foreach (var key in planets.Keys)
    Console.WriteLine(key);

The items of the KeyCollection are strongly typed with the type that was specified for dictionary keys.

// Or copy all the keys and then iterate
Dictionary<int, string>.KeyCollection keys = planets.Keys;

foreach (var key in keys)
    Console.WriteLine(key);

Run Demo

OUTPUT

1
2
3

Values

To get a collection containing the values in the Dictionary<TKey, TValue>, use the Values property.

foreach (var value in planets.Values)
    Console.WriteLine(value);

The items of the ValueCollection are strongly typed with the type that was specified for dictionary values.

// Or copy all the values and then iterate
Dictionary<int, string>.ValueCollection values = planets.Values;

foreach (var value in values)
    Console.WriteLine(value);

Run Demo

OUTPUT

Mercury
Venus
Earth

Indexer to Access Individual C# Dictionary Item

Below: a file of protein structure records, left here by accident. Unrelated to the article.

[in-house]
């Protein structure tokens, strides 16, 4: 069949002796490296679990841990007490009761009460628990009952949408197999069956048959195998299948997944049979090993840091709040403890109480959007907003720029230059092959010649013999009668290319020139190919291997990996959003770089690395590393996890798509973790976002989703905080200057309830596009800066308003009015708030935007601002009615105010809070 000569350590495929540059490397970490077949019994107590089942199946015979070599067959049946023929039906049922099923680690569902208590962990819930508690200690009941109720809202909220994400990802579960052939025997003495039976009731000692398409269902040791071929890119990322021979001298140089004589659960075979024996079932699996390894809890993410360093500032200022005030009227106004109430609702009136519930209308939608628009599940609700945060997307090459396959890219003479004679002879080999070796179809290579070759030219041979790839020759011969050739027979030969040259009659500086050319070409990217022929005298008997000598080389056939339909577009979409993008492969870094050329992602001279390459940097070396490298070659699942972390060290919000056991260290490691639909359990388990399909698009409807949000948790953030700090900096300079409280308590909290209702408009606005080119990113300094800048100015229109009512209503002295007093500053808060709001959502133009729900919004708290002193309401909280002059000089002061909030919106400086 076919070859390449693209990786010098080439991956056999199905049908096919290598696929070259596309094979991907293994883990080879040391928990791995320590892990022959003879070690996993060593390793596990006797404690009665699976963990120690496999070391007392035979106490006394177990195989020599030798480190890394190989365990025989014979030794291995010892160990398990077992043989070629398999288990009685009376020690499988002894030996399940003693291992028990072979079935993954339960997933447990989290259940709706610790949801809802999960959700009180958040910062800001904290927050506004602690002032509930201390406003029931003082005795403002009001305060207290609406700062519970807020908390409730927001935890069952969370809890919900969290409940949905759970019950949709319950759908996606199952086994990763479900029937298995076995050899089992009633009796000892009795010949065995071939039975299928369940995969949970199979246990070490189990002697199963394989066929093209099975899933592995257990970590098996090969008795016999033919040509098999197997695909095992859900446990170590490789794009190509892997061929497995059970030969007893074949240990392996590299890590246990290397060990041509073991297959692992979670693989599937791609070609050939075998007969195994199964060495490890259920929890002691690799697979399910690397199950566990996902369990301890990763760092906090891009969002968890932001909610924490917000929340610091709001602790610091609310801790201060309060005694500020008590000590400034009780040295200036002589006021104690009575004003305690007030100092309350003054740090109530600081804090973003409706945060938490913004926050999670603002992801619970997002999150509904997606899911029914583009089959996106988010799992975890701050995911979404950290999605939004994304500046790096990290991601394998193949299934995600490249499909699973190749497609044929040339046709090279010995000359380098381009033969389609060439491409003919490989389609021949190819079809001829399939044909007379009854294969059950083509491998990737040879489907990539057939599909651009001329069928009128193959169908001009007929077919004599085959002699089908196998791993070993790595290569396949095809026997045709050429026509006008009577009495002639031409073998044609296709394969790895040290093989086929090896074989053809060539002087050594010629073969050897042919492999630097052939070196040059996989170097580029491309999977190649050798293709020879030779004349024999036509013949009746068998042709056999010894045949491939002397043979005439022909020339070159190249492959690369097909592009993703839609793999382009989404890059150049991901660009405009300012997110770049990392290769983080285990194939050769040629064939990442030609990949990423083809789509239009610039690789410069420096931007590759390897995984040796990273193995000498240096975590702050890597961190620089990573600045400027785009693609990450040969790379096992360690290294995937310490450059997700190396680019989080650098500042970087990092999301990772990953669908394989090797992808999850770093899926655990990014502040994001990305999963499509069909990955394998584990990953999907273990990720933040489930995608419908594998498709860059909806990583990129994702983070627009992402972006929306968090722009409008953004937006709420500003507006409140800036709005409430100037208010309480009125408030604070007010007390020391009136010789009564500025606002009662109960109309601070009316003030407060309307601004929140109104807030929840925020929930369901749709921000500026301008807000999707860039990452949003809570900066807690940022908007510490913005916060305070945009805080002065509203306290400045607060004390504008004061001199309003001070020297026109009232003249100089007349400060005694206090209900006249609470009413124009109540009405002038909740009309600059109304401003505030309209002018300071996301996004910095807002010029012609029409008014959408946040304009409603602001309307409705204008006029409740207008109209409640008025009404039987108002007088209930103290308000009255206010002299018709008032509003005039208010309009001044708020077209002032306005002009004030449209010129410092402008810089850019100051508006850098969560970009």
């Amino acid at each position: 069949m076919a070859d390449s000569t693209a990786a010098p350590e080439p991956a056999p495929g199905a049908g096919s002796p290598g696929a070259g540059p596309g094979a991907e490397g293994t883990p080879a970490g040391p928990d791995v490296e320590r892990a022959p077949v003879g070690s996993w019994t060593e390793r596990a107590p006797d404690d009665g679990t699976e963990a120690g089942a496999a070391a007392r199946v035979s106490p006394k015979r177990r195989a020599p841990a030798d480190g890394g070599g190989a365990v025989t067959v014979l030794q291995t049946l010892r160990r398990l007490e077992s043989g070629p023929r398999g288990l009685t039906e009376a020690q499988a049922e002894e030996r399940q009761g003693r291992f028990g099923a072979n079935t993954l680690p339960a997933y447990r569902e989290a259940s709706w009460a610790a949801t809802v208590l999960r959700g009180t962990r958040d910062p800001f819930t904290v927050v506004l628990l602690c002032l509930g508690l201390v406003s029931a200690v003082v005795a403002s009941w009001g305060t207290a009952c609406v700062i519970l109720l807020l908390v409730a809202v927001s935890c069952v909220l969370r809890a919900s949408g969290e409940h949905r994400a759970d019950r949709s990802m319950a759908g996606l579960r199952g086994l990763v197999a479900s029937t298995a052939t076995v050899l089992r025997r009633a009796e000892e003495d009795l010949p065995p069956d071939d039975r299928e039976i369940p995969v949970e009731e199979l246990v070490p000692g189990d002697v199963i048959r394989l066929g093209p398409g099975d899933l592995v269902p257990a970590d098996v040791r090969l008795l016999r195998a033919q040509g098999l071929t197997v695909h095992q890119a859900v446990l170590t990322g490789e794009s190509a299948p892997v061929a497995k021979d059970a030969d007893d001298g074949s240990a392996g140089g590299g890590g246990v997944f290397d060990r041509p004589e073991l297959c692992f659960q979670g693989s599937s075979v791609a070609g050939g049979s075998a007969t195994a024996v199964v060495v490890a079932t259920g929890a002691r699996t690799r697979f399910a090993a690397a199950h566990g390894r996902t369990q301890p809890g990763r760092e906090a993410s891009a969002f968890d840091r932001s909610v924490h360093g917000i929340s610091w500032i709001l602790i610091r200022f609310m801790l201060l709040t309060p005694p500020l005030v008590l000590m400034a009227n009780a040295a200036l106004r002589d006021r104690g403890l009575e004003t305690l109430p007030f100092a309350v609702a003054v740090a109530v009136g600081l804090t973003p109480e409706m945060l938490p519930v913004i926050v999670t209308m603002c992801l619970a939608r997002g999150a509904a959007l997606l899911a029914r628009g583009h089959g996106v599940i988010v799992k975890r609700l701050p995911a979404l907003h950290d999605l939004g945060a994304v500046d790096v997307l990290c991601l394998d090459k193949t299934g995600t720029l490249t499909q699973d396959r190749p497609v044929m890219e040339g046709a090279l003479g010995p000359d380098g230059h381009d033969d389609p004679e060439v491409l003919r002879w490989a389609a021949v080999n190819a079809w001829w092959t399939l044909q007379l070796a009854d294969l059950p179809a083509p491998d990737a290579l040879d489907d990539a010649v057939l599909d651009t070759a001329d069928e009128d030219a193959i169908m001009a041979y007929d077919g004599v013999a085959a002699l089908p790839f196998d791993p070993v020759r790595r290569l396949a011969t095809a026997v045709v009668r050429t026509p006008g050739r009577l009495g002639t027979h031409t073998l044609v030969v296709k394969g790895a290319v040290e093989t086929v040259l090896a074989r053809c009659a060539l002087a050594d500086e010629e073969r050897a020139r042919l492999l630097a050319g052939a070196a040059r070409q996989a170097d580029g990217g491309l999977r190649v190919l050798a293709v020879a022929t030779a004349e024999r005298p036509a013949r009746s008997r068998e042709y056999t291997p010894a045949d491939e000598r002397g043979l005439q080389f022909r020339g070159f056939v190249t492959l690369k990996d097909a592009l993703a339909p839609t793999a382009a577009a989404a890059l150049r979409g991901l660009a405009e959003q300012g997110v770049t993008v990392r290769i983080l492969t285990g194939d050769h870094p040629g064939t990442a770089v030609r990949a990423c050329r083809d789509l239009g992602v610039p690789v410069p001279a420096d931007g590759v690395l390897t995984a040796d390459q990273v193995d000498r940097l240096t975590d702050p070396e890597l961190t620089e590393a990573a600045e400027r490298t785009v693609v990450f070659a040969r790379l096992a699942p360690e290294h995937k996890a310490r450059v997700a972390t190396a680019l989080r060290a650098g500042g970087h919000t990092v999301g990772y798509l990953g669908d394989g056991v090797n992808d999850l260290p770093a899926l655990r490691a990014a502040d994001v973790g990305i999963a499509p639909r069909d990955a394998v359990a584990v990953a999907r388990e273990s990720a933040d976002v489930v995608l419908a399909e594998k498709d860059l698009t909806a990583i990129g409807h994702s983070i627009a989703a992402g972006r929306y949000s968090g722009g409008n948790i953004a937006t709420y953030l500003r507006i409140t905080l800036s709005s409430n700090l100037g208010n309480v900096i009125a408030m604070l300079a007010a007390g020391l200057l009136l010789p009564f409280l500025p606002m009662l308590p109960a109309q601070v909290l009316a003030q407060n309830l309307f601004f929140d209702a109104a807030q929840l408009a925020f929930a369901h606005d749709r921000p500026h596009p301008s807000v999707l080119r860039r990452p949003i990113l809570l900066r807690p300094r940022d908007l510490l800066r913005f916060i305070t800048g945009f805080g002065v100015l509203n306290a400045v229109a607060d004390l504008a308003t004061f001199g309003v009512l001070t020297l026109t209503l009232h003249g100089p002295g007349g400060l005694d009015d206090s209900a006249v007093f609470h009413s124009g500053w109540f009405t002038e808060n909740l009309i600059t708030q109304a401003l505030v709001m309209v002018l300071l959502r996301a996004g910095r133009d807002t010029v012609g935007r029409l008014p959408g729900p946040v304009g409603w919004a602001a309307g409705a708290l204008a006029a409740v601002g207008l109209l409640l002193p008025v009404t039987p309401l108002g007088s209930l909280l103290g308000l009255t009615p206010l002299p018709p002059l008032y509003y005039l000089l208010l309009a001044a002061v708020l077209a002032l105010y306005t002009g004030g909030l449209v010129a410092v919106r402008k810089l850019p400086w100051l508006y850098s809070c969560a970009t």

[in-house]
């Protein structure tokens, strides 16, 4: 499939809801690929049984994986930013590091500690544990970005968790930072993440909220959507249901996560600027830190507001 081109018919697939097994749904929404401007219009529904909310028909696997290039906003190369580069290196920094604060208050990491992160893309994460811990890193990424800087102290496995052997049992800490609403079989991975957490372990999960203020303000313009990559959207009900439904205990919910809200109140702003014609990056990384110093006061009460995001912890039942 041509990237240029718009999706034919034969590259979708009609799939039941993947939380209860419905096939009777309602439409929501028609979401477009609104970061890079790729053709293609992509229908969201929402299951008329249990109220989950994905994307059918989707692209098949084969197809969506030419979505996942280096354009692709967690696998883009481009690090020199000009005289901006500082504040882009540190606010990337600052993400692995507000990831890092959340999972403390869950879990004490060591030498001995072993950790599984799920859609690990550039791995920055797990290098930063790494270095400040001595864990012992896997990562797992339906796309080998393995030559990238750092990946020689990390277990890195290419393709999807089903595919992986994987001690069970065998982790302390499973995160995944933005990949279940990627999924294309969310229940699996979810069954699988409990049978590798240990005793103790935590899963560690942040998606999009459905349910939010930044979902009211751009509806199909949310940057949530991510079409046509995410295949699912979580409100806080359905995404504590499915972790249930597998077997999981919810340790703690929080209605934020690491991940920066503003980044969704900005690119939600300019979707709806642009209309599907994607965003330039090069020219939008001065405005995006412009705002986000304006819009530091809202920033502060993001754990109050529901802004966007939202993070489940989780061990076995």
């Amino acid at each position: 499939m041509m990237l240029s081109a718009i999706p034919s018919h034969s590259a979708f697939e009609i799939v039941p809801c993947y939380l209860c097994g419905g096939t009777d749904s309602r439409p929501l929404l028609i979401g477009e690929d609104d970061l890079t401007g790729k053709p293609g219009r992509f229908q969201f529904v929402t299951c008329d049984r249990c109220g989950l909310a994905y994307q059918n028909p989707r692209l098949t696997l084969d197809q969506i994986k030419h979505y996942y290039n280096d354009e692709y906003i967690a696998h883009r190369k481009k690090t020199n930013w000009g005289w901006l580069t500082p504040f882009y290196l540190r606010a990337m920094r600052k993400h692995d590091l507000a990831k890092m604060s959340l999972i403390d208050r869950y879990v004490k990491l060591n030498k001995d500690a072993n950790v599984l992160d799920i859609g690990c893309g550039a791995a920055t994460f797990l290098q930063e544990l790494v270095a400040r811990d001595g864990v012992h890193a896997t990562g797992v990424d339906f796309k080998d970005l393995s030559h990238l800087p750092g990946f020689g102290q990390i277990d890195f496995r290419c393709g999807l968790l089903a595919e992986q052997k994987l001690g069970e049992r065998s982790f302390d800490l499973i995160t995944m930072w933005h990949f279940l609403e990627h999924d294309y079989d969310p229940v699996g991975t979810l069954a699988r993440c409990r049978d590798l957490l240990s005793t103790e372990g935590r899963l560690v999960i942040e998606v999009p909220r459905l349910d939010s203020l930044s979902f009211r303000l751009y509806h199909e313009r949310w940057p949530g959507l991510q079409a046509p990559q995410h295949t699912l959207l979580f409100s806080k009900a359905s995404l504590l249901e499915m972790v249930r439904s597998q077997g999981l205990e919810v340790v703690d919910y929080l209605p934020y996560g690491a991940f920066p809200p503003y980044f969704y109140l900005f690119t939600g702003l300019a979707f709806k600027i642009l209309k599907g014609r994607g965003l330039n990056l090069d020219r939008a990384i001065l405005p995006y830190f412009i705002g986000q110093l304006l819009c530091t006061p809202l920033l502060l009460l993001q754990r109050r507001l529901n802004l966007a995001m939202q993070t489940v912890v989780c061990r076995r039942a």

var planets = new Dictionary<int, string>()
{
    [1] = "Mercury",
    [2] = "Venus",
    [3] = "Earth"
};

You can access the dictionary items individually by using key indexer method. Key is used inside the square brackets [ ] to get the associated value.

Syntax

dictName[key];
planets[3];
OUTPUT

Earth

Run Demo

If you try to access an item with an indexer and passing a key that does not exist, an exception of type KeyNotFoundException is thrown with the message 'The given key '4' was not present in the dictionary.'.

planets[4]; // throw exception

To avoid that exception, you can use the method ContainsKey, which returns true if the key passed exists in the collection, or you can invoke the method TryGetValue, which tries to get the value but doesn’t throw an exception if key isn’t found:

// ContainsKey() method
if (planets.ContainsKey(4)) // Replace 4 with 3 
    Console.WriteLine(planets[4]);
else
    Console.WriteLine("Key not found");


// TryGetValue() method
string value = "";
if (planets.TryGetValue(4, out value)) // Replace 4 with 3
    Console.WriteLine(value);
else
    Console.WriteLine("Key not found");

Run Demo

OUTPUT

Key not found

Processing C# Dictionary with Loops

The first statement declares a dictionary named planets that contains 3 values.

var planets = new Dictionary<int, string>()
{